How have you been supported in your career?

Rachel discussed how she originally started in consulting and felt imposter syndrome from early on within her job and felt like she had to prove herself. At this consultancy agency nobody questioned her and trusted her from the start.

Usha believed that nobody but herself supported her in her own career.

“People doubted me along the way but I never doubted myself”

Becky asked the panel, ‘does imposter syndrome fade or continue to evolve?’

For Rhiannon, it has faded as she has found that practicing and seeing patterns have helped to combat imposter syndrome. She believes that it can sometimes reappear when changing roles and going into a new position but as you get further on in your career, rejection stings a little less.

Do you feel a move into a remote setup will accelerate women into senior positions or will it be a step backwards?

Barbara believed that working remotely can be an advantage for women as men have territorial language within the office.

“I think it is detrimental for women”

Rhiannon said that things happen if you’re not there in the room, which is the main problem with working remotely.

“I think it makes you able to focus and create a balance between your career and your personal life.”

Usha expressed that she now has more time to learn, read and spend time with her family.

“Things are now more flexible and understanding without having to be in the office every single day, there is more life than just work and it offers flexibility”

Becky agreed and believes it is also very detrimental where you are at within your career.

So, this means that if a company is fully remote or fully physical then everyone has the same opportunity and circumstances. What is new to companies is the hybrid situation, so is it important to have an equal playing field?

Rachel believes that you physically can’t be across all teams so you have to be aware of what others are doing.

Usha however said that if a company is promoting or judging you because you’re not coming to the office regularly then that’s not fair as we have to get used to this new culture where we can all equally be treated regardless of how long we are spending in a physical office space.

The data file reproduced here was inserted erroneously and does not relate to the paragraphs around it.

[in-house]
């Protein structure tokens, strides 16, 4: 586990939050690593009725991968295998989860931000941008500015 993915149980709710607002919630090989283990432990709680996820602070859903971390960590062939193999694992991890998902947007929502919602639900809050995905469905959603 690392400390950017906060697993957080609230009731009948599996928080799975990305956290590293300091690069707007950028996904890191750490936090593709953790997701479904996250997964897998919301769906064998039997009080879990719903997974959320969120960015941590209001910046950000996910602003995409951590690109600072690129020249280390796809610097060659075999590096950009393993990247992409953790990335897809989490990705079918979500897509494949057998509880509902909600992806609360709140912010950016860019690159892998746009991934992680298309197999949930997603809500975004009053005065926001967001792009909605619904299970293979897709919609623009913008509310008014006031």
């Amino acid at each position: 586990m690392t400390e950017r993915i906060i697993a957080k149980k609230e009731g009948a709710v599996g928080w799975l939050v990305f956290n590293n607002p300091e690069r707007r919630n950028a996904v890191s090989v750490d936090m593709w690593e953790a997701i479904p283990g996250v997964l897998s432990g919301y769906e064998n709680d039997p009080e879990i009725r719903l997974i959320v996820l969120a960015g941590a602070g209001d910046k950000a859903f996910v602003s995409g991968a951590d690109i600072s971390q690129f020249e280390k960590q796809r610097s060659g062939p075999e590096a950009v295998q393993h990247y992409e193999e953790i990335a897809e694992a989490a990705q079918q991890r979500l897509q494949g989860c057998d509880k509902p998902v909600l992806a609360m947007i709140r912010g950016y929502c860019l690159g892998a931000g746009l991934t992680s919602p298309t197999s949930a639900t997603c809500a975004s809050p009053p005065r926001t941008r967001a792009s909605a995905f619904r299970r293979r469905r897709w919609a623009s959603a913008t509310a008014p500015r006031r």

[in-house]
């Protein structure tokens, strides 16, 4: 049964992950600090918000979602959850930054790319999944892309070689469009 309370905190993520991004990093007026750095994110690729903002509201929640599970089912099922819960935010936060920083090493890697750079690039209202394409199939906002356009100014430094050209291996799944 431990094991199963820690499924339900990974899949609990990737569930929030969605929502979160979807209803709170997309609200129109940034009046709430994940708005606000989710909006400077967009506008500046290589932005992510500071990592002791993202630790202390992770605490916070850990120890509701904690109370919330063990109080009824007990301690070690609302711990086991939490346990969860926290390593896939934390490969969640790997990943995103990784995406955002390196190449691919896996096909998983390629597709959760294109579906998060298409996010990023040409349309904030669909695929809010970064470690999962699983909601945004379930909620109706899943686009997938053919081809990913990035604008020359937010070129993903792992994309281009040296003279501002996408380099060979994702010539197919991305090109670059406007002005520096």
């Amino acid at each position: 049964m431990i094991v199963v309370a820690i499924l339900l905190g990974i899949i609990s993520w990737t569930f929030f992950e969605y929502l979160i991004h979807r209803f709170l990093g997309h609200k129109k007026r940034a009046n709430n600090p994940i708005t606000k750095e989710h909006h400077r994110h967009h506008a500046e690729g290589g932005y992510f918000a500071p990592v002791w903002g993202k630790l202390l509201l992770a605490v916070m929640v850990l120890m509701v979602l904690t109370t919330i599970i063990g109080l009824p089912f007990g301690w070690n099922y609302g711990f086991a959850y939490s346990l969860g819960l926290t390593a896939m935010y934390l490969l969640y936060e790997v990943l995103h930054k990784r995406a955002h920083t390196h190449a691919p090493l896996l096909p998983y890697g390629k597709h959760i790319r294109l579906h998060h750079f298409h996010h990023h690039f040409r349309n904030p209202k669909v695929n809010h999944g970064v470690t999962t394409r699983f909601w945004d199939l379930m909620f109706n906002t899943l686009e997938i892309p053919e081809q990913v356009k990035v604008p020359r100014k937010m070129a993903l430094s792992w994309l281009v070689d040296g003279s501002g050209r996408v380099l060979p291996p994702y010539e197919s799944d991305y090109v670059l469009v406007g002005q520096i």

“It should be fair game, these are biased chances, it is about showing what impact you are having on the business wherever you are.”

So what are the productive ways in how we can be loud and show ourselves?

The panel discussed that you should celebrate successes that you have done and show your colleagues. However, you need to take the extra mile and be active to show your work and encourage your team members to do the same.

Are there any policy changes or structures that businesses can be doing to level the playing field even more?

  • Coffee chats – people from different teams within the data organisation come together to chat
  • Collaboratively working on projects together
  • Companies should proactively ask themselves what formats you can offer to give employees a stage and support them further?
  • Women-led groups within companies so that they feel safe to speak up and bring ideas to the table.
What can you do if you’re a recruiter trying to hire women in tech?

Becky then spoke about the recruitment hiring process and how to hire women into a role. An addition to the process that recruiters should think about is introducing women to other women within the team so that they feel more comfortable. Recruiters should also make sure that you use ungendered adjectives in your job adverts.

QOTD: “If you don’t believe in yourself, how can you expect others to believe you”.

Thank you so much to all of our speakers. Please feel free to connect with them on Linkedin:

Becky Finnegan 

Barbara Surmanowicz

Nikita Rathi

Usha Devasi

Rachel Magasweran

Rhiannon White

Thank you so much to Taxfix Berlin for co-hosting this event with us and please follow us to find out more about the upcoming events hosted by Annapurna.

Written by Jasmine Mitchell, Growth Marketing Executive – Annapurna Recruitment